This page walks you through a simple demonstration of how CockroachDB automatically rebalances data as you scale. Starting with a 3-node local cluster, you'll run a sample workload and watch the replica count increase. You'll then add 2 more nodes and watch how CockroachDB automatically rebalances replicas to efficiently use all available capacity.
Before you begin
Make sure you have already installed CockroachDB.
Step 1. Start a 3-node cluster
cockroach start command to start 3 nodes:
# In a new terminal, start node 1: $ cockroach start \ --insecure \ --store=scale-node1 \ --listen-addr=localhost:26257 \ --http-addr=localhost:8080 \ --join=localhost:26257,localhost:26258,localhost:26259
# In a new terminal, start node 2: $ cockroach start \ --insecure \ --store=scale-node2 \ --listen-addr=localhost:26258 \ --http-addr=localhost:8081 \ --join=localhost:26257,localhost:26258,localhost:26259
# In a new terminal, start node 3: $ cockroach start \ --insecure \ --store=scale-node3 \ --listen-addr=localhost:26259 \ --http-addr=localhost:8082 \ --join=localhost:26257,localhost:26258,localhost:26259
Step 2. Initialize the cluster
In a new terminal, use the
cockroach init command to perform a one-time initialization of the cluster:
$ cockroach init \ --insecure \ --host=localhost:26257
Step 3. Verify that the cluster is live
In a new terminal, connect the built-in SQL shell to any node to verify that the cluster is live:
$ cockroach sql --insecure --host=localhost:26257
> SHOW DATABASES;
database_name +---------------+ defaultdb postgres system (3 rows)
Exit the SQL shell:
Step 4. Run a sample workload
CockroachDB comes with built-in load generators for simulating different types of client workloads, printing out per-operation statistics every second and totals after a specific duration or max number of operations. In this tutorial, you'll use the
tpcc workload to simulate transaction processing using a rich schema of multiple tables.
Load the initial schema and data:
$ cockroach workload init tpcc \ 'postgresql://root@localhost:26257?sslmode=disable'
The initial data is enough for the purpose of this tutorial, but you can run the workload for as long as you like to increase the data size, adjusting the
--durationflag as appropriate:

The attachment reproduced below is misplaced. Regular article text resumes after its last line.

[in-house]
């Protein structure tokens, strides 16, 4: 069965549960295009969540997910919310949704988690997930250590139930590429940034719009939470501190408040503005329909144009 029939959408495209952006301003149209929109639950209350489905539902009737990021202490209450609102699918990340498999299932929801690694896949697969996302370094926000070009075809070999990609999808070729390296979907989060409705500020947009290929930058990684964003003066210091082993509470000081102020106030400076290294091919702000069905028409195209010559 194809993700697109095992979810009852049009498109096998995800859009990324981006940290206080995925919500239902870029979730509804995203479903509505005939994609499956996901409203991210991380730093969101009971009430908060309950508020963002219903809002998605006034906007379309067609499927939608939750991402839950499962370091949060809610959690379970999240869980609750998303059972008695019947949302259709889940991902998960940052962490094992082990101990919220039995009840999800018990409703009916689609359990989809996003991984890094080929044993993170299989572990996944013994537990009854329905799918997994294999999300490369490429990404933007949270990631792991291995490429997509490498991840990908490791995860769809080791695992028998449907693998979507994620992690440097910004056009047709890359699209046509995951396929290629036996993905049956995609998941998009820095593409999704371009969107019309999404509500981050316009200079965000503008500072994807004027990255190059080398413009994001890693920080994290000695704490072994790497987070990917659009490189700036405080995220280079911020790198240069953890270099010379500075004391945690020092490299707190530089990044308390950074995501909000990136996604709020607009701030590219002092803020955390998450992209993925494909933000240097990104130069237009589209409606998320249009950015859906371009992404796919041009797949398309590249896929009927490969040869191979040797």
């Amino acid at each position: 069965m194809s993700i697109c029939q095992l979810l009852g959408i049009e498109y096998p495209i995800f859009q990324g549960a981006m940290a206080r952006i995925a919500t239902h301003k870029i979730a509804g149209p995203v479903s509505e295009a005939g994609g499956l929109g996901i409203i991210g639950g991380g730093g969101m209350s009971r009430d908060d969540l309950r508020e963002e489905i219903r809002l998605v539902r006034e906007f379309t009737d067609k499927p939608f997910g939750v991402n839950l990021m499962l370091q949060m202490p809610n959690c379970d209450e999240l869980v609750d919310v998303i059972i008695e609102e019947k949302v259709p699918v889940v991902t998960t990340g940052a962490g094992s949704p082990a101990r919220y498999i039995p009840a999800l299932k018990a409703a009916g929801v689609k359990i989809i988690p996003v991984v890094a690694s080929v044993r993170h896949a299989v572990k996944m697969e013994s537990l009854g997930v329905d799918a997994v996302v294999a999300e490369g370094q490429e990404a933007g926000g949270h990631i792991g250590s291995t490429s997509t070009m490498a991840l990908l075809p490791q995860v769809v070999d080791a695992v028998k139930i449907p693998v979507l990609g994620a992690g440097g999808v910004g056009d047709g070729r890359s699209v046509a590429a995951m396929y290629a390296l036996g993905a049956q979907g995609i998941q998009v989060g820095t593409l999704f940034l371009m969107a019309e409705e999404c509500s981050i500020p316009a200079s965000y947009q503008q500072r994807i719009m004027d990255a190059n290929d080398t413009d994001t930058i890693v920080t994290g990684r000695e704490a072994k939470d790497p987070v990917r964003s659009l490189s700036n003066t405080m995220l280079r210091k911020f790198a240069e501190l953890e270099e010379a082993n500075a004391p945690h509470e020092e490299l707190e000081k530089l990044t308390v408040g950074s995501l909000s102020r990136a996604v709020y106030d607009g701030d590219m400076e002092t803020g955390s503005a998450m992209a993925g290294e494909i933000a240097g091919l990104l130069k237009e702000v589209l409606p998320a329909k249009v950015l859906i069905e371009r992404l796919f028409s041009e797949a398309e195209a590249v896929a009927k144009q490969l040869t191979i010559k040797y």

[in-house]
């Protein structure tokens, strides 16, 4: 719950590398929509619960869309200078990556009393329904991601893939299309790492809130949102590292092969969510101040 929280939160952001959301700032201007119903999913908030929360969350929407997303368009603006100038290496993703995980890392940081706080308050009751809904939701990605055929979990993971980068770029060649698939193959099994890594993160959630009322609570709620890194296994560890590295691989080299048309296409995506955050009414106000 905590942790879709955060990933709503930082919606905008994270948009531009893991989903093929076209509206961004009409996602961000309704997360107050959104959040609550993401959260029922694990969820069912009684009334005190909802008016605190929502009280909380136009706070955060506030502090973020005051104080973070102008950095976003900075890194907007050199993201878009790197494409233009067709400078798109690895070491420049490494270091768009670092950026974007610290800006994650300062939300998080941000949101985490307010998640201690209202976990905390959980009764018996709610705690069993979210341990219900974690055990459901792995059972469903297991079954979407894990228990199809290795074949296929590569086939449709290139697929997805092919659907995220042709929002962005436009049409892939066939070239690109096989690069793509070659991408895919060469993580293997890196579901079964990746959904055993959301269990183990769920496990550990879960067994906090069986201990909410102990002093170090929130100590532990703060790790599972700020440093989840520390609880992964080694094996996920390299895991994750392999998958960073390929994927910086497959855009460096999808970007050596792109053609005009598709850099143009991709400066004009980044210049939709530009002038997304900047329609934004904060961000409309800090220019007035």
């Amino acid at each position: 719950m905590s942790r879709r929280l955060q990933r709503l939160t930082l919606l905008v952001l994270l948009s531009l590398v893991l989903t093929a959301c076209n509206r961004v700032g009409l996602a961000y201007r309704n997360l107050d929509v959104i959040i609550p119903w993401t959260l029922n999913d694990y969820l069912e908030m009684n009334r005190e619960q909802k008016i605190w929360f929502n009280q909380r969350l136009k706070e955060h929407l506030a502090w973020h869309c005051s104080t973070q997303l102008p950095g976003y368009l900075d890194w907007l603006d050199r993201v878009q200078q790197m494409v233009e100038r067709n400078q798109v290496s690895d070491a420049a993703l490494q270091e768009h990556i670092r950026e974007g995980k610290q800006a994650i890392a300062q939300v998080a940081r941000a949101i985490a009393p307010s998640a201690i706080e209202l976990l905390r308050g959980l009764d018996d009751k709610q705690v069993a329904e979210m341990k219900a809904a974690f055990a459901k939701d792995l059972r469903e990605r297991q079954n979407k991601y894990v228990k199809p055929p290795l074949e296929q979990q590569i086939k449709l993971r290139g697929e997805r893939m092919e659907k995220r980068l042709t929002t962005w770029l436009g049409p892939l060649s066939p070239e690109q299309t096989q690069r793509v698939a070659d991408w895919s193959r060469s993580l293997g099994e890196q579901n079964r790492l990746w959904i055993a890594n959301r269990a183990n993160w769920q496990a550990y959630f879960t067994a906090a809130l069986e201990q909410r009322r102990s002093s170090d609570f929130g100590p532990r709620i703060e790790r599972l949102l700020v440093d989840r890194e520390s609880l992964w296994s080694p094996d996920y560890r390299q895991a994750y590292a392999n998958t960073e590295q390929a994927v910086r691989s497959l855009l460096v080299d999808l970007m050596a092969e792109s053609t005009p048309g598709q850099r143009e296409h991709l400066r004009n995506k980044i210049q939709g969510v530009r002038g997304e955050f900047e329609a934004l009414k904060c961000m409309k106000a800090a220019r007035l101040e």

$ cockroach workload run tpcc \ --duration=30s \ 'postgresql://root@localhost:26257?sslmode=disable'
You'll see per-operation statistics print to standard output every second.
Step 5. Watch the replica count increase
Open the Admin UI at http://localhost:8080 and you’ll see the replica count increase as the
tpcc workload writes data.
Step 6. Add 2 more nodes
Adding capacity is as simple as starting more nodes and joining them to the running cluster:
# In a new terminal, start node 4: $ cockroach start \ --insecure \ --store=scale-node4 \ --listen-addr=localhost:26260 \ --http-addr=localhost:8083 \ --join=localhost:26257,localhost:26258,localhost:26259
# In a new terminal, start node 5: $ cockroach start \ --insecure \ --store=scale-node5 \ --listen-addr=localhost:26261 \ --http-addr=localhost:8084 \ --join=localhost:26257,localhost:26258,localhost:26259
Step 7. Watch data rebalance across all 5 nodes
Back in the Admin UI, you'll now see 5 nodes listed. At first, the replica count will be lower for nodes 4 and 5. Very soon, however, you'll see those numbers even out across all nodes, indicating that data is being automatically rebalanced to utilize the additional capacity of the new nodes.
After scaling to 5 nodes, the Admin UI will call out a number of under-replicated ranges. This is due to the cluster preferring 5 replicas for important internal system data by default. When the cluster is less than 5 nodes, this preference is ignored in reporting, but as soon as there are more than 3 nodes, the cluster recognizes this preference and reports the under-replicated state in the UI. As those ranges are up-replicated, the under-replicated range count will decrease to 0.
Step 8. Stop the cluster
Once you're done with your test cluster, stop each node by switching to its terminal and pressing CTRL-C.
For the last node, the shutdown process will take longer (about a minute) and will eventually force stop the node. This is because, with only 1 node still online, a majority of replicas are no longer available (2 of 3), and so the cluster is not operational. To speed up the process, press CTRL-C a second time.
If you do not plan to restart the cluster, you may want to remove the nodes' data stores:
$ rm -rf scale-node1 scale-node2 scale-node3 scale-node4 scale-node5
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